Why data exchange is the backbone of future smart farming
A reflection on challenges and opportunities of data monetization in IoF2020
What does data monetization represent for you? Do you perceive it as a threat, or an opportunity?
In my opinion, direct data monetization will be difficult to implement as it would require to give a certain data point a specific price. However, the value of data points is very different from the perspective of various applications that are transforming them into insights or knowledge. While weather data is crucial to apply irrigation models, the weather data is also interesting for an app that reserves you a table in a restaurant. With direct data monetization, you would have to set a market price for a data point which might be affordable for some applications but at the time hinder innovation for applications that generate less financial return to afford the data usage. So in general, I think on the data level we should foster as far as possible open data access and interoperability financing only the pure costs of providing accurate data in a secure way. This model is already applied by DKE Agrirouter, where a service provider pays a fixed yearly fee to get access to data. In terms of monetization, I see far more potential in service monetization.
If you look at the business development point of view. Does this give possibilities of a new business model? What is the value of the collected data?
We tend to look at the data monetization from the wrong point of view when asking ourselves what our data is worth and how we can monetise it best. The truth is: your data is not worth much if not nothing just by itself. Services, algorithms and analytics need to be applied to the data, it needs to be visualised and then value might be created by more efficient processes, better decisions, or reduced risk. This actual value needs to be created by applications, to first of all earn money that then can be possibly redistributed to data generators. But here the rocky road does not end. Also the smart services are in many cases only creating a lot of value when they reach a critical mass of users, which is either very costly or takes a very long time, which are both very scarce resources in the field of innovative products especially in the agrifood sector. Therefore, we need to first put the infrastructure of platforms for data sharing and the distribution of smart services into place. We first need movers to provide app stores for certain agricultural sectors that open for any third-party solution, but with a strong data governance to protect data generators, providing their data to these services.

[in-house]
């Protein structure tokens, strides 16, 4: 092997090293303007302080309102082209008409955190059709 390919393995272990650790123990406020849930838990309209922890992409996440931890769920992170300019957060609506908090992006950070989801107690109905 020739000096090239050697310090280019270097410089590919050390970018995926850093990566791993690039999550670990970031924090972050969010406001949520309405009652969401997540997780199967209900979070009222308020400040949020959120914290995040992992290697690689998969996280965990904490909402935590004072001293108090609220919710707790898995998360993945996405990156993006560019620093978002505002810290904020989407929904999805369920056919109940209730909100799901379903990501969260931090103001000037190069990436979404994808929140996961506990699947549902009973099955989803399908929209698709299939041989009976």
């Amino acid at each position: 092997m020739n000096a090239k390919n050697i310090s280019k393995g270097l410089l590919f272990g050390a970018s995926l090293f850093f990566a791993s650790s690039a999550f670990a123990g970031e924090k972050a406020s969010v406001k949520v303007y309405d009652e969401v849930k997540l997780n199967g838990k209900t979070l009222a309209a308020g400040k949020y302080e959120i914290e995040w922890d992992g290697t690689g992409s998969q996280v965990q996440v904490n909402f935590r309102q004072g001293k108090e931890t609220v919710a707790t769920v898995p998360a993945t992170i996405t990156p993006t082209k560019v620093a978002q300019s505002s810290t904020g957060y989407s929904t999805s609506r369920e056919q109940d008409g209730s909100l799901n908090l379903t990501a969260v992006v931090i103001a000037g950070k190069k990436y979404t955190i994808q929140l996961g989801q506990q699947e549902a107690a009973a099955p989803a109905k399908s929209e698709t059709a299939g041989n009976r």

Is this a new form of business?
No, the data-driven economy has been around for years in other sectors and most dominating in the advertising field. Marketing budgets are nowadays spent on social media platforms and search engines, rather than television as you can aim your information very precisely to your target audience. In the end-consumer field, we see a similar development ongoing, building on both costumer knowledge (which is not restricted to data), and strong infrastructure of mobile devices and platforms for shopping, booking accommodation and offering mobility. This ecosystem, however, still lacks in the industrial sphere. This infrastructure needs to be built now in order to enable all the data-driven business models of the future.
How do you help IoF2020 use cases to take the right approach to data management?